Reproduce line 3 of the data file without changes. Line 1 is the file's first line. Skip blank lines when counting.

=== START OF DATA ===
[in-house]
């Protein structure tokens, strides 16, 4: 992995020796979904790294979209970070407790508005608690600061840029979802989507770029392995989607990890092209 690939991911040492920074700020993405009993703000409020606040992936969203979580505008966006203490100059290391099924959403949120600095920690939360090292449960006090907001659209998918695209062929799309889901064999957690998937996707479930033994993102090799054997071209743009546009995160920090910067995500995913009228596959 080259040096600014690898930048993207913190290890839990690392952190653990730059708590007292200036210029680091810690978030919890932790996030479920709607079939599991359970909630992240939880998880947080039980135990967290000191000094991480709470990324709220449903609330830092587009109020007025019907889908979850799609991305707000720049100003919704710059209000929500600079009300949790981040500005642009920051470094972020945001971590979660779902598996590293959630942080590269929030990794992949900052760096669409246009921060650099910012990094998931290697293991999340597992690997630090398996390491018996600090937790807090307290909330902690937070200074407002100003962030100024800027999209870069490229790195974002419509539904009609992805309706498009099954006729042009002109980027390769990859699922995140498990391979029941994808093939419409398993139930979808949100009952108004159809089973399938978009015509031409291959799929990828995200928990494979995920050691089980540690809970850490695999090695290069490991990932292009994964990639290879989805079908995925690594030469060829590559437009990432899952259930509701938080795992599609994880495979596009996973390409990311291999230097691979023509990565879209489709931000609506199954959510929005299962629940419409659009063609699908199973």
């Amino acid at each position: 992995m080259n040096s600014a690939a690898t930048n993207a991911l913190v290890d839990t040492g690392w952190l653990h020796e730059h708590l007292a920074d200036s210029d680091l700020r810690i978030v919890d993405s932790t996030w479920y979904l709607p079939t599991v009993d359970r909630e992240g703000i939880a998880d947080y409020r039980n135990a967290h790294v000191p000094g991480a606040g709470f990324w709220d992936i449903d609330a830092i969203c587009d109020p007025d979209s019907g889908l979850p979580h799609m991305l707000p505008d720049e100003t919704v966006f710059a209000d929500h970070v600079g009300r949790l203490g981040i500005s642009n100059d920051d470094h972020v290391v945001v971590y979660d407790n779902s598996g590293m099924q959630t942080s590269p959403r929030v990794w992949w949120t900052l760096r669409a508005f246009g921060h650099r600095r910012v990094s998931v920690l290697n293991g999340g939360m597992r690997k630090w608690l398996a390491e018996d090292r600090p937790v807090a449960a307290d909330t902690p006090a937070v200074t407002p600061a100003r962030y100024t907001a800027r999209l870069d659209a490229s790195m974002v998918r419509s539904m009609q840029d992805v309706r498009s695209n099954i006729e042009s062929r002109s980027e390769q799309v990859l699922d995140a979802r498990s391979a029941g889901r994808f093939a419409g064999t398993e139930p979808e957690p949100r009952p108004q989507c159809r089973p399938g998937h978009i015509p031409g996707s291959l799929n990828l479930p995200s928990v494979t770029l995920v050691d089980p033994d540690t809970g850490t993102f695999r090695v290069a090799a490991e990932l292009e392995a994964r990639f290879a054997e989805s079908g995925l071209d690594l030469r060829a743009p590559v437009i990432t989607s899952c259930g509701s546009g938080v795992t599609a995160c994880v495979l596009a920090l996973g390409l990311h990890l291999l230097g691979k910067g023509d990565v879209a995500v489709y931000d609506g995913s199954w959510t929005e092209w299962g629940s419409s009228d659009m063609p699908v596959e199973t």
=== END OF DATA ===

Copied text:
């Amino acid at each position: 992995m080259n040096s600014a690939a690898t930048n993207a991911l913190v290890d839990t040492g690392w952190l653990h020796e730059h708590l007292a920074d200036s210029d680091l700020r810690i978030v919890d993405s932790t996030w479920y979904l709607p079939t599991v009993d359970r909630e992240g703000i939880a998880d947080y409020r039980n135990a967290h790294v000191p000094g991480a606040g709470f990324w709220d992936i449903d609330a830092i969203c587009d109020p007025d979209s019907g889908l979850p979580h799609m991305l707000p505008d720049e100003t919704v966006f710059a209000d929500h970070v600079g009300r949790l203490g981040i500005s642009n100059d920051d470094h972020v290391v945001v971590y979660d407790n779902s598996g590293m099924q959630t942080s590269p959403r929030v990794w992949w949120t900052l760096r669409a508005f246009g921060h650099r600095r910012v990094s998931v920690l290697n293991g999340g939360m597992r690997k630090w608690l398996a390491e018996d090292r600090p937790v807090a449960a307290d909330t902690p006090a937070v200074t407002p600061a100003r962030y100024t907001a800027r999209l870069d659209a490229s790195m974002v998918r419509s539904m009609q840029d992805v309706r498009s695209n099954i006729e042009s062929r002109s980027e390769q799309v990859l699922d995140a979802r498990s391979a029941g889901r994808f093939a419409g064999t398993e139930p979808e957690p949100r009952p108004q989507c159809r089973p399938g998937h978009i015509p031409g996707s291959l799929n990828l479930p995200s928990v494979t770029l995920v050691d089980p033994d540690t809970g850490t993102f695999r090695v290069a090799a490991e990932l292009e392995a994964r990639f290879a054997e989805s079908g995925l071209d690594l030469r060829a743009p590559v437009i990432t989607s899952c259930g509701s546009g938080v795992t599609a995160c994880v495979l596009a920090l996973g390409l990311h990890l291999l230097g691979k910067g023509d990565v879209a995500v489709y931000d609506g995913s199954w959510t929005e092209w299962g629940s419409s009228d659009m063609p699908v596959e199973t």